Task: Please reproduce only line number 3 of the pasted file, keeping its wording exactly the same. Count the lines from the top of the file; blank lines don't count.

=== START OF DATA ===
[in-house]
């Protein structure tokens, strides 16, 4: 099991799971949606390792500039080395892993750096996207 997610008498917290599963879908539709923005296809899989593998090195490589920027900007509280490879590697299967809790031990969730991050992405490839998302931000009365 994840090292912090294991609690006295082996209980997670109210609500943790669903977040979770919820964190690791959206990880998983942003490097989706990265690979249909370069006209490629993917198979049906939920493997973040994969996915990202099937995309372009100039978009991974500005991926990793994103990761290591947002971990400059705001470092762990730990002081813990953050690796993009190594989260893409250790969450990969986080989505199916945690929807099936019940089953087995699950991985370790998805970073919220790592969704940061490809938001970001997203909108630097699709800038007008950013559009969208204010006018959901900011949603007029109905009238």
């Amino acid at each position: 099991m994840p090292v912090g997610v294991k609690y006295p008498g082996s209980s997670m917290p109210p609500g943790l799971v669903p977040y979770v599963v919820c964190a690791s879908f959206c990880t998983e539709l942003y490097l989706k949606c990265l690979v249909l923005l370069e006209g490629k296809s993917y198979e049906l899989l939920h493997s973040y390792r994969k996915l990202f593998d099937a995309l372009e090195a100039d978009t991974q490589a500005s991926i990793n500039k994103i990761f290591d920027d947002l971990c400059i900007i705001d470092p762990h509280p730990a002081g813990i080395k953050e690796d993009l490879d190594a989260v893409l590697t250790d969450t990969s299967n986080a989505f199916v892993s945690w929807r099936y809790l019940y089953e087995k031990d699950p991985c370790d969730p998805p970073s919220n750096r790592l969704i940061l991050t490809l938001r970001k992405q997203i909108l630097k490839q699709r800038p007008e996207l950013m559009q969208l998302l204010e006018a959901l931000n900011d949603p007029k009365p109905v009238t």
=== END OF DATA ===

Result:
């Amino acid at each position: 099991m994840p090292v912090g997610v294991k609690y006295p008498g082996s209980s997670m917290p109210p609500g943790l799971v669903p977040y979770v599963v919820c964190a690791s879908f959206c990880t998983e539709l942003y490097l989706k949606c990265l690979v249909l923005l370069e006209g490629k296809s993917y198979e049906l899989l939920h493997s973040y390792r994969k996915l990202f593998d099937a995309l372009e090195a100039d978009t991974q490589a500005s991926i990793n500039k994103i990761f290591d920027d947002l971990c400059i900007i705001d470092p762990h509280p730990a002081g813990i080395k953050e690796d993009l490879d190594a989260v893409l590697t250790d969450t990969s299967n986080a989505f199916v892993s945690w929807r099936y809790l019940y089953e087995k031990d699950p991985c370790d969730p998805p970073s919220n750096r790592l969704i940061l991050t490809l938001r970001k992405q997203i909108l630097k490839q699709r800038p007008e996207l950013m559009q969208l998302l204010e006018a959901l931000n900011d949603p007029k009365p109905v009238t």